And while the people continued to wait patiently, Mercy Ships volunteers entertained the patients with lively music. There really was a party atmosphere at the stadium, as the crowds sung together beautiful songs of praise. And while they sung, children coloured in pictures and played skipping games in the shade of the stadium. Crew members also kept the children entertained by making balloon animals. Servers handed out water to the thirsty, while some local entrepreneurs sold bananas and doughnuts to the crowds. And while all this was happening, patients were being seen and screened by the highly trained medical team.

The screening focused on three primary areas: maxillo-facial (including tumour removal and repair of cleft palate), plastics (such as burn treatment), and orthopaedic (consisting of club feet and other mobility ailments). That being said, many people had to be turned away from the gates. This is never an easy situation. It is so very difficult to say no. As Don Stephens, founder of Mercy Ships, said, while addressing those whom they could not help, “It's painful for us [...] Please don't think it's you. It is not a curse.” Indeed, in West Africa superstition is one of the main causes of shame and exile amongst the afflicted. Some hold to the belief that a disease such as goitre, for example, is the outward manifestation of an inner demon. Mercy Ships also aims to break down these preconceived ideas and stereotypes by showing genuine love in action, and bringing hope and healing to the forgotten poor. Some also had to be turned away, but not because they could not be helped. Over 500 people were referred to the eye clinics happening in various locations over the following weeks.

Don and Deyon Stephens also talked warmly with the patients, shared a joke or two, and made them smile. It is fitting that the founder and co-founder of Mercy Ships have come to Liberia this month. It was thirty years ago, February 1978, that the dream of Mercy Ships began. But as Don says, “It's not about the thirty years that have passed. It's about the thirty years that are ahead.” Don went into the stadium and followed patients as they went from one station to the next, showing genuine interest and compassion. A patient first has to pass through the Registration and Patient History tables, and then on to the Surgery Scheduling and Physical station. Most of these stations determine whether or not a patient is fit to undergo surgery. From the Physical station, the patient is escorted to the Pharmacy and Lab station, where blood is drawn to test for HIV/Aids and other disorders. Some of this analysis is done on-board the Africa Mercy. An appointment date is set and the patient then has his or her photograph taken by the Communication department. There is also a prayer station, where crew members can pray for patients – and each other. It was quite a lengthy process, but what was so impressive was the dedication and professionalism of the Mercy Ships crew. All of those who were accepted through the gate had been seen by the time the day had ended.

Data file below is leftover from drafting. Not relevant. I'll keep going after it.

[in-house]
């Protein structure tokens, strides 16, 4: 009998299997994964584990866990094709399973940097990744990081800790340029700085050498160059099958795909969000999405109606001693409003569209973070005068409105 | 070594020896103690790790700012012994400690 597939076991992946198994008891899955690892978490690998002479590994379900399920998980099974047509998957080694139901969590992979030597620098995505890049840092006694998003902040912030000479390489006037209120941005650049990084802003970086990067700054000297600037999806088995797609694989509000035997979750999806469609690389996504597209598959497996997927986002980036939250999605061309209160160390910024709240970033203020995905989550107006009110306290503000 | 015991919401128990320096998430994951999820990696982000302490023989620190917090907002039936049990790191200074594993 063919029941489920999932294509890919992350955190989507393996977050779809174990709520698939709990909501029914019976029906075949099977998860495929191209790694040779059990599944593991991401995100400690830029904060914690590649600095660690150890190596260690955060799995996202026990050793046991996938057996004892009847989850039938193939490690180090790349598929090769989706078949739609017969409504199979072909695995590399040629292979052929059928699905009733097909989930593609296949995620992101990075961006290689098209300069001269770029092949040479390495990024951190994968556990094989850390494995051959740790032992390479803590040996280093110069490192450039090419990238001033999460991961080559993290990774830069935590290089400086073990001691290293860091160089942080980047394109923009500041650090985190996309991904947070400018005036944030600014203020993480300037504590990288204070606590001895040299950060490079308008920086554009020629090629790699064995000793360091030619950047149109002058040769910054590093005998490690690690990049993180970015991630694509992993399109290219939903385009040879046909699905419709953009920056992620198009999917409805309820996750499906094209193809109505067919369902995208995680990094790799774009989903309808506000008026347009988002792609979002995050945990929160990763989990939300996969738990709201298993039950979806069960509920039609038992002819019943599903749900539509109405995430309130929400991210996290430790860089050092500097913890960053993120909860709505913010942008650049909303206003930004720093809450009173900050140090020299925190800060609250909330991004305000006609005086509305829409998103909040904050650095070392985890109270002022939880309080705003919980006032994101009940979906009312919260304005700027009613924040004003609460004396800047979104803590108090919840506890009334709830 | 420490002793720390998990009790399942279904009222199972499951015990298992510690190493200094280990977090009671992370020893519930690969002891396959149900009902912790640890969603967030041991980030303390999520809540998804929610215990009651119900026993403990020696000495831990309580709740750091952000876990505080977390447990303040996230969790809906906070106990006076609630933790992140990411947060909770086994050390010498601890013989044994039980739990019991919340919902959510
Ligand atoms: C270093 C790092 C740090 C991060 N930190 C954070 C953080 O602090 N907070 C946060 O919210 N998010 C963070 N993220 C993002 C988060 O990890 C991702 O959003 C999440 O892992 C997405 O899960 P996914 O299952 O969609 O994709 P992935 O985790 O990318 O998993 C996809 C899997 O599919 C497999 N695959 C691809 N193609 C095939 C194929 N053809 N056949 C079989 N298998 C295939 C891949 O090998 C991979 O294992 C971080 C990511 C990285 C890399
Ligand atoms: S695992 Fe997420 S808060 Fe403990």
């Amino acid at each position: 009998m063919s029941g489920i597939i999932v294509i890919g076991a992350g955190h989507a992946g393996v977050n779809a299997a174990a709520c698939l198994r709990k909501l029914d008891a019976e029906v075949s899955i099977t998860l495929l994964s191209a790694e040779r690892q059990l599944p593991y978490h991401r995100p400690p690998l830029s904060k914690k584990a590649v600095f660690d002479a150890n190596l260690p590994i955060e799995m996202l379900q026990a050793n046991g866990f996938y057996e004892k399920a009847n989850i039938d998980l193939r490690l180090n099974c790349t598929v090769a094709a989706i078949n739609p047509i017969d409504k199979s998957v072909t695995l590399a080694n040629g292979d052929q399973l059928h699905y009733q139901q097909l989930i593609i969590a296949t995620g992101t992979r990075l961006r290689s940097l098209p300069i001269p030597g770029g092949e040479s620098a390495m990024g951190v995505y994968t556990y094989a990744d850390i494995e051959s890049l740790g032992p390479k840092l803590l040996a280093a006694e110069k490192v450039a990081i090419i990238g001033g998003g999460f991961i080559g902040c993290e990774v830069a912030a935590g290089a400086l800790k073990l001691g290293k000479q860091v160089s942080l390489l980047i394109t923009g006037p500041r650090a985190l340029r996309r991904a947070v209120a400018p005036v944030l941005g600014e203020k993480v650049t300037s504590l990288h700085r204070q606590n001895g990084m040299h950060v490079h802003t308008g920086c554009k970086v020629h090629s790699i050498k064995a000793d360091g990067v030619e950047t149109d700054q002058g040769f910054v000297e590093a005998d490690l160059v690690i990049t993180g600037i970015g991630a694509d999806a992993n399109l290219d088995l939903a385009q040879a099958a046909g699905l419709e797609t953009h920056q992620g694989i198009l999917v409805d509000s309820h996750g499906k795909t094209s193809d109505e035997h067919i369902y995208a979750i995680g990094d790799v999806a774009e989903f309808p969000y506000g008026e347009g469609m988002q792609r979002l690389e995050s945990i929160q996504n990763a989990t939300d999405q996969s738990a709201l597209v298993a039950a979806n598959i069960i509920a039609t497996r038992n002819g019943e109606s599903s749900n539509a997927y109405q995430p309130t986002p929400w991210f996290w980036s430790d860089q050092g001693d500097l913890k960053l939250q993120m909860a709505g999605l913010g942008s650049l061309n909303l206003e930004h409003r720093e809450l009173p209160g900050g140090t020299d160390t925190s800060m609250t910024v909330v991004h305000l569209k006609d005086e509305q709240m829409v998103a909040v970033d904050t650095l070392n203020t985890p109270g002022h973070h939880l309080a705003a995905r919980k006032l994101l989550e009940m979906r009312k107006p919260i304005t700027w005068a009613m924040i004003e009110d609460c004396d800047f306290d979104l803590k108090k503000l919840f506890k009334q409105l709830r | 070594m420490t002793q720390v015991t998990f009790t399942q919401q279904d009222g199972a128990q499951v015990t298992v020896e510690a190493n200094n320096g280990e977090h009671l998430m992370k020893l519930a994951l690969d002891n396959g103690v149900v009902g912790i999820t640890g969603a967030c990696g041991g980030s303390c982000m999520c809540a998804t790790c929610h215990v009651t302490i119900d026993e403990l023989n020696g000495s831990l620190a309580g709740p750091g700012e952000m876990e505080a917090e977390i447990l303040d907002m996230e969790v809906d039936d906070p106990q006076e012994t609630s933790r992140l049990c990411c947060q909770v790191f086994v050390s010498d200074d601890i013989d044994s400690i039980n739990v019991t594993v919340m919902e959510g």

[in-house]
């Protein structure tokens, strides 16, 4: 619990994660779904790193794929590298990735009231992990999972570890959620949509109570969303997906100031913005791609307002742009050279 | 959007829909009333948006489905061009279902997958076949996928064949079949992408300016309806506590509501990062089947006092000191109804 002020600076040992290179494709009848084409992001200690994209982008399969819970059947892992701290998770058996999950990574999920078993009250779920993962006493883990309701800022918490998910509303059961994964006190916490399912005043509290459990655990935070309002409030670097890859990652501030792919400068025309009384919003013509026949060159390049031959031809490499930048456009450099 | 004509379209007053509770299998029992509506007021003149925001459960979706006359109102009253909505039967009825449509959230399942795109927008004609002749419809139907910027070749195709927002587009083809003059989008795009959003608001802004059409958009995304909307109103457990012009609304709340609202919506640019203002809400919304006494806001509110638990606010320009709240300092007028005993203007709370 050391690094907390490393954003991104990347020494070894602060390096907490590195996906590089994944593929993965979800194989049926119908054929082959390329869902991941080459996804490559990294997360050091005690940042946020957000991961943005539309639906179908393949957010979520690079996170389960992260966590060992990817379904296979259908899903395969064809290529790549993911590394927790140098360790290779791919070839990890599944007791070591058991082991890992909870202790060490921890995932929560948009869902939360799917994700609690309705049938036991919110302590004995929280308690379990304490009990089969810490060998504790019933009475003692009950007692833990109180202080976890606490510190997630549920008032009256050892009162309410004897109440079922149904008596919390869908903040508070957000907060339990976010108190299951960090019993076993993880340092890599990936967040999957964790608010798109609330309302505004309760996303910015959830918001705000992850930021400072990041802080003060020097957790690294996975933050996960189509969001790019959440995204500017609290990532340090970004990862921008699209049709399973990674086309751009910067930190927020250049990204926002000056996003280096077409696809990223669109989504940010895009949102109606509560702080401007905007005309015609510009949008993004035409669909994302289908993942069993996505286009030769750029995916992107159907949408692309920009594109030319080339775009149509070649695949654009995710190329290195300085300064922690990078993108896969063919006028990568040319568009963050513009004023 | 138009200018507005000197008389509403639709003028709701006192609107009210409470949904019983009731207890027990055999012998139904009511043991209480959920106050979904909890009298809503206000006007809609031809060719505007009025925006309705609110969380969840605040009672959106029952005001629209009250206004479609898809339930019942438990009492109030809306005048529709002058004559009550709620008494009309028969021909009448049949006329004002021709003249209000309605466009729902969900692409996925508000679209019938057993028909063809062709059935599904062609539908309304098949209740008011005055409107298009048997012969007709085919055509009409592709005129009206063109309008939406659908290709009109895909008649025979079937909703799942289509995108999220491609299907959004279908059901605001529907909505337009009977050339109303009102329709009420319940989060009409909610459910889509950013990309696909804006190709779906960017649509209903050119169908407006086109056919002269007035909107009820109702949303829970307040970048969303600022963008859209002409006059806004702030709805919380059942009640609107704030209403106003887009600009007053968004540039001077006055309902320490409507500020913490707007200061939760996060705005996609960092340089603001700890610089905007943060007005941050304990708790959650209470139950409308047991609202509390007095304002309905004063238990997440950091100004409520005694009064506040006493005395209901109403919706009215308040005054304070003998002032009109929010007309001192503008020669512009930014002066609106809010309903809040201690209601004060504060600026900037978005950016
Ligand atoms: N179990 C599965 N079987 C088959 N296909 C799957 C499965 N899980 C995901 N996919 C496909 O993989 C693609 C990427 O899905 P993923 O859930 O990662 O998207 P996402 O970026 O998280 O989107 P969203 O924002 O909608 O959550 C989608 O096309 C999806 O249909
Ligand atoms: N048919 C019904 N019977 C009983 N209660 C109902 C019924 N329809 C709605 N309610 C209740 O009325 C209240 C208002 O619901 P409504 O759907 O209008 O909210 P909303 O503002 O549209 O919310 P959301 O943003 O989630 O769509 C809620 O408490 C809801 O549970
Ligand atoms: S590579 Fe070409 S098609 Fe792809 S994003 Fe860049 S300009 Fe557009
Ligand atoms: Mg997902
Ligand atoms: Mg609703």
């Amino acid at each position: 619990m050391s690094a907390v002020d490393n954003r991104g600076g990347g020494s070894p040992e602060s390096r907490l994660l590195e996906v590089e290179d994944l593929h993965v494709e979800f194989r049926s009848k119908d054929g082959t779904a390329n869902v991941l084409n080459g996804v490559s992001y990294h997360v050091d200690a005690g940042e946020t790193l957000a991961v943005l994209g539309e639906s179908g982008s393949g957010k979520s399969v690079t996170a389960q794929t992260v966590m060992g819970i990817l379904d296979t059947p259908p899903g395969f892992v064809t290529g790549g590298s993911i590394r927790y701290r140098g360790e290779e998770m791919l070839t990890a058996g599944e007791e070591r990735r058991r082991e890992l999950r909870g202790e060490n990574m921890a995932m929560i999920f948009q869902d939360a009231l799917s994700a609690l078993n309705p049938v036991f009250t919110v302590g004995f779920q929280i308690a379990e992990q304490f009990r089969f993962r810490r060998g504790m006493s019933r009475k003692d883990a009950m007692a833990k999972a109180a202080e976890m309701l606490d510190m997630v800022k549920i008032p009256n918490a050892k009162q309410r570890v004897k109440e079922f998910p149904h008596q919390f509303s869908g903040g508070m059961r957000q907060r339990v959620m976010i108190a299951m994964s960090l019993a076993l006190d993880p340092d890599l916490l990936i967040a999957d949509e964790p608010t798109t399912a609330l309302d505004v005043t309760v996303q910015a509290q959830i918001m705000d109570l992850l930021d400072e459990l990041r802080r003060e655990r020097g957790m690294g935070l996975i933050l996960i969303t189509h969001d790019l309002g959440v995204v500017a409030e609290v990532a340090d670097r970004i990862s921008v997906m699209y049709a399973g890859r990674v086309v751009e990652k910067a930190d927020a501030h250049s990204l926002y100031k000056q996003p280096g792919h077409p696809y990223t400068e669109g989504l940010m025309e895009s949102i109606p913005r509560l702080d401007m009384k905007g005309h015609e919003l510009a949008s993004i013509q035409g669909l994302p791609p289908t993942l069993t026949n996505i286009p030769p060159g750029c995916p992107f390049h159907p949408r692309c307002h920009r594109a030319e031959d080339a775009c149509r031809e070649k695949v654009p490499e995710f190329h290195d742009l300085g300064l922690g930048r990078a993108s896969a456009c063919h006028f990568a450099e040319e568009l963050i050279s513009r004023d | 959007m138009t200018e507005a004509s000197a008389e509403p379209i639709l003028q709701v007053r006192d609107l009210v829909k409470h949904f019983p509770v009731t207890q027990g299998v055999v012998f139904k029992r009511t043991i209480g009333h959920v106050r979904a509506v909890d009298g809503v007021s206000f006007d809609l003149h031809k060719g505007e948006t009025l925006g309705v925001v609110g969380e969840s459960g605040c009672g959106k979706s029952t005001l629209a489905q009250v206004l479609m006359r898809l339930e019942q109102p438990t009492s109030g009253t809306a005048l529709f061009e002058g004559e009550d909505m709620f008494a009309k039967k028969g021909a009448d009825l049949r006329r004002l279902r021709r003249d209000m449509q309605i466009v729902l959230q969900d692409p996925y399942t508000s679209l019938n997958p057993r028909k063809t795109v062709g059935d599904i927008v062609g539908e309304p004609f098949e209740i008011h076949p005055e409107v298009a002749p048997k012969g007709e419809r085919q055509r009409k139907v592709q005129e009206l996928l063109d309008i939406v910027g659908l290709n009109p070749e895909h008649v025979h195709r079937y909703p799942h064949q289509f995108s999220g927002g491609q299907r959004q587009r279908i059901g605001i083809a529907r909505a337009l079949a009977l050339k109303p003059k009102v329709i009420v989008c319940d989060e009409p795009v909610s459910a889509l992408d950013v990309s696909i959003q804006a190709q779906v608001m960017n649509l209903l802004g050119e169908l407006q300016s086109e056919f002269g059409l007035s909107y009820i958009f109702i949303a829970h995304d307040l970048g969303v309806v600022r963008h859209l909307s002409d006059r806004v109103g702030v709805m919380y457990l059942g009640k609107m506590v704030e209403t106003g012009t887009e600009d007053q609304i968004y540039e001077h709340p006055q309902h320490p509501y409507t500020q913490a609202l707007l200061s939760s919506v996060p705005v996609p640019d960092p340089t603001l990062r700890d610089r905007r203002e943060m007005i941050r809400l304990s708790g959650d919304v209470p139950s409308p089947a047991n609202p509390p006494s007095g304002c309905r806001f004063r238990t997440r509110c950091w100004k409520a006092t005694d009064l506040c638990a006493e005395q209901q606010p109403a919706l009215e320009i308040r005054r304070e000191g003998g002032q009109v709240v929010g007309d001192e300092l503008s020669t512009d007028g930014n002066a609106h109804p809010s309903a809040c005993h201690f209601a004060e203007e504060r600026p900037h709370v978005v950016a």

One of the patients who was accepted for an appointment on-board the M/V Africa Mercy, Solomon Gardea, was overwhelmed. He was so happy that he was at a complete loss for words. All he could do was simply smile, the expression on his face a token of his gratitude. And this is enough, just knowing that Mercy Ships are bringing hope and healing to the people of Liberia. And not only at this first 2008 screening, but also through providing access to clean water, sanitation, education, construction and development, and the many umbrella ministries that make up the vision of Mercy Ships. Hope and healing. That's what it's all about.
Photo above by Esther Biney.

© 2008 Murray Tristan Crawford